After a power outage more than a week ago, many homes in the Northwest Alaska village of Selawik are still without running water, a local official said.
The entire community, which is home to roughly 900 people, went dark on Feb. 14, when an issue at the power plant caused an outage throughout the town 4 p.m. until 4 a.m. the next morning, said Tanya Ballot, the tribal administrator for the Native Village of Selawik. While power has been restored to much of the community, Ballot said the school and water treatment plant are still relying on generators.
During the outage, pipes froze at many homes. On Monday, eight days after the initial outage, Ballot said several pipes remained frozen, cutting off water to roughly 60 homes on the west side of the community. Crews were working to thaw the pipes before they expand and burst, but she said temperatures have hindered their efforts. On Monday, Selawik was about 20 below zero with windchill over minus 50 degrees, she said.
Many people in the village have backup generators, which were able to provide the homes with heat during the Valentine’s Day power outage. The city opened up the school gym as an emergency shelter and Ballot said eight families took refuge there that evening.
The outage at the power plant was caused by a lack of regular maintenance on the machinery, Ballot said. Repairs still need to be made on two of the town’s three engines that help power the village, she said. The town has been powered by only one of the engines since the outage. Ballot said community members are being urged to conserve energy so as not to overwhelm the system.
The machine parts have been difficult to find, especially as water treatment plants in Texas are also in crisis, Ballot said. She said officials with the Alaska Village Electric Cooperative have been trying to locate the needed parts to repair the two engines.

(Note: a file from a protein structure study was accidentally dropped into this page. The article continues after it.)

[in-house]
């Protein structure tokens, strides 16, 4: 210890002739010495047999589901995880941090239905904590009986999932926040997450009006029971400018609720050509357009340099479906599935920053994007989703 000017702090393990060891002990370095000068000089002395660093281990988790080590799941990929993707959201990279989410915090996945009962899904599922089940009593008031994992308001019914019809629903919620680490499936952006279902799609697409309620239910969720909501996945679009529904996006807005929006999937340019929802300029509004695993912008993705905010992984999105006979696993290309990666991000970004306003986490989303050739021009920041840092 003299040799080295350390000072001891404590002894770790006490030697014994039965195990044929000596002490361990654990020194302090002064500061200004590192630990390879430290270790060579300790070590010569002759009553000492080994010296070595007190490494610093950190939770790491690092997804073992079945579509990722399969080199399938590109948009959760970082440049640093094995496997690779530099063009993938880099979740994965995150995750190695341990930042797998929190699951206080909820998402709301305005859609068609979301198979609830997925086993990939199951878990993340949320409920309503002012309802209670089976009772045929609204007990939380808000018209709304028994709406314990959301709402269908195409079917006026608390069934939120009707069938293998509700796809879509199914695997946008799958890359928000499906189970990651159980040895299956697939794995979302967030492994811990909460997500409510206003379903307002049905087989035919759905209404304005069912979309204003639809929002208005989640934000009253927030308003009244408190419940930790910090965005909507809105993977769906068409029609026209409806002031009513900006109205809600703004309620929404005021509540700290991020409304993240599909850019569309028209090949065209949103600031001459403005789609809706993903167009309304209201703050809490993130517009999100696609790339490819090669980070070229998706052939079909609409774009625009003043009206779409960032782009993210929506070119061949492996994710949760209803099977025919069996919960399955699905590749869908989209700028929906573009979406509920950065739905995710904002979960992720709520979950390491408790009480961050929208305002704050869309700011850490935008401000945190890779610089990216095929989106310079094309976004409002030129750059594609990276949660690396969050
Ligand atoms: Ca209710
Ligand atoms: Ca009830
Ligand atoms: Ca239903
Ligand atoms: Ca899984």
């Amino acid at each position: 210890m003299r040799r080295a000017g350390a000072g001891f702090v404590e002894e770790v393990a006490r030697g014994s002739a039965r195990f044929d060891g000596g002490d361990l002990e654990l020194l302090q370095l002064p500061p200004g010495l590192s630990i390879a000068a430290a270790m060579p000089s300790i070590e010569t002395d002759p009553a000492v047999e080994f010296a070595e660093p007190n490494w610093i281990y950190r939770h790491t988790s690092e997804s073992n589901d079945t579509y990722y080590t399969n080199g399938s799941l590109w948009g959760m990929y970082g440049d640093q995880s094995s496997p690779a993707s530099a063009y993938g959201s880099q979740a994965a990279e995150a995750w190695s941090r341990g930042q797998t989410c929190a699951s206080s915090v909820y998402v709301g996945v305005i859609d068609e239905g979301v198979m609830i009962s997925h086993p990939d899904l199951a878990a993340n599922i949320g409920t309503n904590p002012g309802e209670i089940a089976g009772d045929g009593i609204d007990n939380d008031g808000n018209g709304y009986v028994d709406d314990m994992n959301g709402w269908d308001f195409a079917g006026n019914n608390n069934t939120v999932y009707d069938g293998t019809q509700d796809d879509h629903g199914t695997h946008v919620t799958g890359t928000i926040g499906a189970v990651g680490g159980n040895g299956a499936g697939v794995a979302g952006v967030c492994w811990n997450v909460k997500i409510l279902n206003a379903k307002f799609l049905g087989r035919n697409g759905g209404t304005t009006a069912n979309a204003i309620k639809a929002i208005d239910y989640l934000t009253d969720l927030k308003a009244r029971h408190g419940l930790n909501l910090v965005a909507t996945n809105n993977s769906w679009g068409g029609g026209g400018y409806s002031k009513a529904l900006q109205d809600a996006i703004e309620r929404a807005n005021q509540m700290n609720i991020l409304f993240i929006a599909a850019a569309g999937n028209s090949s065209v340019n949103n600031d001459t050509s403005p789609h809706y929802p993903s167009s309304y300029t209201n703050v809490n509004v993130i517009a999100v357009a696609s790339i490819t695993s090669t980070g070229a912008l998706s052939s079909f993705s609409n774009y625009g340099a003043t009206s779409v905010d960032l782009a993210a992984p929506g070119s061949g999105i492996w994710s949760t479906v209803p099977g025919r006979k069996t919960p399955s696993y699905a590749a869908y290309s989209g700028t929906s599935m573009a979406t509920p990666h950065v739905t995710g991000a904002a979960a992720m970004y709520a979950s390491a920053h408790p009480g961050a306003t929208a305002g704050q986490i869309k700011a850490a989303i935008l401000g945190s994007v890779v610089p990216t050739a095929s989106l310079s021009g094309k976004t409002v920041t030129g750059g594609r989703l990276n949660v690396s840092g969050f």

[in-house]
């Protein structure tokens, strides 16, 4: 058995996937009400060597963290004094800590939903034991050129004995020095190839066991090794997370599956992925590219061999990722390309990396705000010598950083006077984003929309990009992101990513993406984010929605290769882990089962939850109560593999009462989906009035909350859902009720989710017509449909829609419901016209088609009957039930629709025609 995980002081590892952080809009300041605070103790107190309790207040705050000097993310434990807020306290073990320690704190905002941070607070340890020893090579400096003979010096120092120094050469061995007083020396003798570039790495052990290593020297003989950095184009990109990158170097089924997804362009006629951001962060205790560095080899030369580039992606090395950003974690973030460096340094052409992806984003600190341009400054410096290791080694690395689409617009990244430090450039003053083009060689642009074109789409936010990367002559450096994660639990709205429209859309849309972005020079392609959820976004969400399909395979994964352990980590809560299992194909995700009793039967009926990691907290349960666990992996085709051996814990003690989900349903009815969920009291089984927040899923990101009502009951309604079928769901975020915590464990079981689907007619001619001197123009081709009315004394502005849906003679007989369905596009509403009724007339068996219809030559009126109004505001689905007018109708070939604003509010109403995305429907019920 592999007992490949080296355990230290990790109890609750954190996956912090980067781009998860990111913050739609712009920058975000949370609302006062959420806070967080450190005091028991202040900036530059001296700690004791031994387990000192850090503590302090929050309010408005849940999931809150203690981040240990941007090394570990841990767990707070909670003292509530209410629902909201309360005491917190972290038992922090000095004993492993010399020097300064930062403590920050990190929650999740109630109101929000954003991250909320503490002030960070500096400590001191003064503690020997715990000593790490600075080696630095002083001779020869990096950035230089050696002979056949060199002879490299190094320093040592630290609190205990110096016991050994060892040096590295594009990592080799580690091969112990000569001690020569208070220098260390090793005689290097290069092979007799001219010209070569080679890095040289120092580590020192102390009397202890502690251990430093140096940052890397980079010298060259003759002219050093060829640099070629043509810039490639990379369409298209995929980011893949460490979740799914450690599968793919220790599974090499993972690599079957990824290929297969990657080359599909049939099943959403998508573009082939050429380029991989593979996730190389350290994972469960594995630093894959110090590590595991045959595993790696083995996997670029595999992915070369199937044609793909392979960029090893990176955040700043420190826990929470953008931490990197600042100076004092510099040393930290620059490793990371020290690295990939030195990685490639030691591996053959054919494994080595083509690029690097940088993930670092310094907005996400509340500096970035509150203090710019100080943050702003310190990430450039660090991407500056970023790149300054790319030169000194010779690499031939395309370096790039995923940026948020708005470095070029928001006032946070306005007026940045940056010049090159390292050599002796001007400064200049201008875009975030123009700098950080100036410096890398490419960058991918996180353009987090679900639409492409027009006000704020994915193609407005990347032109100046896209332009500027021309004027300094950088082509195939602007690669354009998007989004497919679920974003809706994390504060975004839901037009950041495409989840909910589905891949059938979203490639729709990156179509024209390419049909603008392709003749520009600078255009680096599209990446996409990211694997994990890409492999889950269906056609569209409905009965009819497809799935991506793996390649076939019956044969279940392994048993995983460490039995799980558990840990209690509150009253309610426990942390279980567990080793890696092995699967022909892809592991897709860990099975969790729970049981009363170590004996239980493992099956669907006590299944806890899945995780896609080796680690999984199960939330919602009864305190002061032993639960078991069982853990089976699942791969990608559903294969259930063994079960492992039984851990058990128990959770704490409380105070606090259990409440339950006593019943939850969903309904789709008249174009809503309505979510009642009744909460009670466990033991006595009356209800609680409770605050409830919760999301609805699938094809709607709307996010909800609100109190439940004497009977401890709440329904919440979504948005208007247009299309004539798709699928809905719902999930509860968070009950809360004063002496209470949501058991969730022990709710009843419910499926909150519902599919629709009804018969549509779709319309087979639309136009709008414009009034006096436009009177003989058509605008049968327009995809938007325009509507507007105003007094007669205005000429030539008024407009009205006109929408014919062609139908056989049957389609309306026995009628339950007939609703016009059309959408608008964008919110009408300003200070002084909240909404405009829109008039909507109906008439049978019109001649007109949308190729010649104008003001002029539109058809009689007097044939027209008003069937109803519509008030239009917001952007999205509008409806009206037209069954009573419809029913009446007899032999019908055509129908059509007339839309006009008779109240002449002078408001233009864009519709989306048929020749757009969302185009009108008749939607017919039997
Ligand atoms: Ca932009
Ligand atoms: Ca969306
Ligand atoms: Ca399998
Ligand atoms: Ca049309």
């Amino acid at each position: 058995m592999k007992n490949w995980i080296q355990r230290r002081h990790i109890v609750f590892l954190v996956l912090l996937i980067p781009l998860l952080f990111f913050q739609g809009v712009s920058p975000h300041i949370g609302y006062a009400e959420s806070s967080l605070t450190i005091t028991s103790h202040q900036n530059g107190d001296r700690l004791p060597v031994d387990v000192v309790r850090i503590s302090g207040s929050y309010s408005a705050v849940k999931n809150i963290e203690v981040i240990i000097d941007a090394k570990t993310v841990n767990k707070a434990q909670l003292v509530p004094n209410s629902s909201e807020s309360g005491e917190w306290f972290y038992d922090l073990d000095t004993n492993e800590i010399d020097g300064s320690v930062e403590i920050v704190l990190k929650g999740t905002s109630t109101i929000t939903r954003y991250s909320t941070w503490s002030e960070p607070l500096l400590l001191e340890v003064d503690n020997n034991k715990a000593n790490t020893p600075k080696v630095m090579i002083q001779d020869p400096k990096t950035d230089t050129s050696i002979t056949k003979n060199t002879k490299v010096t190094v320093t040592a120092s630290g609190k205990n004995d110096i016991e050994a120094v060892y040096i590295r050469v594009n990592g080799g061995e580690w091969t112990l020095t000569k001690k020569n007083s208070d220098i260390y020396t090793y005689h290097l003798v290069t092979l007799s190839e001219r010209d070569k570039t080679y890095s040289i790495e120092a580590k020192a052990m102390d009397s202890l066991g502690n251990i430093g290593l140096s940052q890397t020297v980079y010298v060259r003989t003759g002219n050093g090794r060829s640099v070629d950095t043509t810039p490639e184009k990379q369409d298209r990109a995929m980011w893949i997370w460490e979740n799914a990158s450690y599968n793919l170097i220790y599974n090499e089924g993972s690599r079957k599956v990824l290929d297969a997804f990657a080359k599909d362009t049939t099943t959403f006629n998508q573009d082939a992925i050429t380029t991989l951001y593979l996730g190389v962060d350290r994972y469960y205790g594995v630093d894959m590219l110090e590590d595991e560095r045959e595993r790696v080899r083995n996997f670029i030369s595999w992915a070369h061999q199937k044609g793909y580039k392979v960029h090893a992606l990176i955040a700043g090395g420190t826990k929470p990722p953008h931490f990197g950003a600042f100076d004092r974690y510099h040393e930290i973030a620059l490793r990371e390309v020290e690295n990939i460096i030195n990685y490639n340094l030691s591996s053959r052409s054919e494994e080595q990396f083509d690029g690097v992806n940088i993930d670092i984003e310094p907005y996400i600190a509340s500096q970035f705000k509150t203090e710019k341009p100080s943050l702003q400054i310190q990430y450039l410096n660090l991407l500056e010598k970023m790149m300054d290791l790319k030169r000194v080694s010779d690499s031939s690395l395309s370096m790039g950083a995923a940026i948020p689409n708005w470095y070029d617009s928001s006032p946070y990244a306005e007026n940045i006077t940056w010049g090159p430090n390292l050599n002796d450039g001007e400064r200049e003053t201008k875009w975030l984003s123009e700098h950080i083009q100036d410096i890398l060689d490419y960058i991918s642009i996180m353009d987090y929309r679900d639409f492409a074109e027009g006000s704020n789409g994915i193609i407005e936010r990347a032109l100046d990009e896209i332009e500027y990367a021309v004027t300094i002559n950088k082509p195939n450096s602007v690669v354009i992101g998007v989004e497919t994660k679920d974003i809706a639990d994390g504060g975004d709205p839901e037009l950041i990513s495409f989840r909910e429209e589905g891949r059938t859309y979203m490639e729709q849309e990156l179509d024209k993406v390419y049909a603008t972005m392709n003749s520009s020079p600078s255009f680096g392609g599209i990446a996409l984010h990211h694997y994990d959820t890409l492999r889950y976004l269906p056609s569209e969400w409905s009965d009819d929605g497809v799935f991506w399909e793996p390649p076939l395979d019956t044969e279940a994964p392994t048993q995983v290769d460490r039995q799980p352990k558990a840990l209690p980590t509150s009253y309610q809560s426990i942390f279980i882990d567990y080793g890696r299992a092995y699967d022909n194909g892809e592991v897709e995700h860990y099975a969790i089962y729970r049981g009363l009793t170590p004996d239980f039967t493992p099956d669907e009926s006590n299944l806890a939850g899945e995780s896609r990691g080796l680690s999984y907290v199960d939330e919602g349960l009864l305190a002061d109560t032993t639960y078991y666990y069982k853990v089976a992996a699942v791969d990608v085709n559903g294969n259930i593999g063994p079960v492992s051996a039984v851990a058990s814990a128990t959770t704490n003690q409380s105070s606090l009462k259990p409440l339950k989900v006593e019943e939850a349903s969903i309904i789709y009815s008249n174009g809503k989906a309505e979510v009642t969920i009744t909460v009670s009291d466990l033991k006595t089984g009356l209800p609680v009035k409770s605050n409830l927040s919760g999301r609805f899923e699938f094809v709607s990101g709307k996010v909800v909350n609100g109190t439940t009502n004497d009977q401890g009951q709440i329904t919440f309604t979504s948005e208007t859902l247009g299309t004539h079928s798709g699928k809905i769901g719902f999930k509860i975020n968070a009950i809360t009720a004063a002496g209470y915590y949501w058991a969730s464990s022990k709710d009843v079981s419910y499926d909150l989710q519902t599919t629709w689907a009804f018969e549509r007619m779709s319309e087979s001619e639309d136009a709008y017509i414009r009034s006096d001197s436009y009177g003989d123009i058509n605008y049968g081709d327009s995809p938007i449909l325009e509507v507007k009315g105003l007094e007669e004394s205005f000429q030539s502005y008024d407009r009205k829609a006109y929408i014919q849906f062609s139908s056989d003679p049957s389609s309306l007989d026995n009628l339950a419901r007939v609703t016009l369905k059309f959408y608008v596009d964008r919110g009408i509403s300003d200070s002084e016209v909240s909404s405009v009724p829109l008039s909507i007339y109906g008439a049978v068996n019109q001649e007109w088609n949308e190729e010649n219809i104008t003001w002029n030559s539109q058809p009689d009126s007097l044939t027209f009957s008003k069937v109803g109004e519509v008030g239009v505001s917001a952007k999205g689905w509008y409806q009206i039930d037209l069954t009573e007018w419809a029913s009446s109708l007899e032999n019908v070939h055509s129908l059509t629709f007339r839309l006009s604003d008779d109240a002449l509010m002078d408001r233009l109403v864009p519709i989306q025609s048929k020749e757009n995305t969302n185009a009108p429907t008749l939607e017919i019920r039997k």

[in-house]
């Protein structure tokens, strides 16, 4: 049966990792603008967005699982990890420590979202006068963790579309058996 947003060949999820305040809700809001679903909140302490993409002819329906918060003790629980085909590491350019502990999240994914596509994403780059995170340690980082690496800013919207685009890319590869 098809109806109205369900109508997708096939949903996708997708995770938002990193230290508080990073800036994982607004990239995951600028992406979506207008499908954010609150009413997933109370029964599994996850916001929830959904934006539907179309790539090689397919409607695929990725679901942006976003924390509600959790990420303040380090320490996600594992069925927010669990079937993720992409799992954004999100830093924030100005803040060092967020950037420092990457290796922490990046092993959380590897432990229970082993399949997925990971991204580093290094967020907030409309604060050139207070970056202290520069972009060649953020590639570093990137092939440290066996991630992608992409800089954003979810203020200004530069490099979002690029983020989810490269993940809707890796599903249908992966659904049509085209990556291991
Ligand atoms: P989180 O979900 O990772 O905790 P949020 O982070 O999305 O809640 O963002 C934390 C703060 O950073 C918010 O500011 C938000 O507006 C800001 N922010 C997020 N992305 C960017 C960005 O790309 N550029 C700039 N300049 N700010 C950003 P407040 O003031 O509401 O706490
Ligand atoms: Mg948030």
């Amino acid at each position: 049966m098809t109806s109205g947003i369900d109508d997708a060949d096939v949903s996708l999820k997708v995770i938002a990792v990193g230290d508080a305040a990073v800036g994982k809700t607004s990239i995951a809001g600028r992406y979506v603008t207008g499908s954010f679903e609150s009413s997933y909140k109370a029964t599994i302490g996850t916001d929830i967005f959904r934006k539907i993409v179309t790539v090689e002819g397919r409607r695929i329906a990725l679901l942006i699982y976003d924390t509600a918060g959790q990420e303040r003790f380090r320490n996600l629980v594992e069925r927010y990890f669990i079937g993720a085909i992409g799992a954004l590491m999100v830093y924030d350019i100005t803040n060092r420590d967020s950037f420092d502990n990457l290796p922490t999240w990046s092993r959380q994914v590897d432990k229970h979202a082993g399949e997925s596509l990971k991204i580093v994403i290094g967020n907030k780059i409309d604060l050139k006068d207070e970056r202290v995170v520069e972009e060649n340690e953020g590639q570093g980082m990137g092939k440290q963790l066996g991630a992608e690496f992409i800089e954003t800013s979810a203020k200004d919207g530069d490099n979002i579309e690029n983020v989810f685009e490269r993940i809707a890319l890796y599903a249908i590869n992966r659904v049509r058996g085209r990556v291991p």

Right now, Ballot said, the main concern is safe drinking water.
Those without water on the west side of town can get water from other homes in town, but Ballot said the water is not safe to drink without boiling.
Ballot said tribal funds were used to purchase four pallets of bottled water, although the cost to ship the supplies to rural Selawik was significantly higher than the price of the water. She said the community also received a donation of six pallets of bottled water.
The city declared a disaster on Feb. 16 and requested state assistance. Ballot said the Northwest Arctic Borough was able to provide some financial help.
In a statement Friday, the State Emergency Operations Center said they are working to determine whether assistance and funding beyond what the city and borough can provide is needed.
“The SEOC continues to work with Selawik and the NWAB to identify pertinent community impacts, damage, cost estimates and additional details, and partner agency contributions, before they are able to determine whether state assistance will be necessary,” the statement said.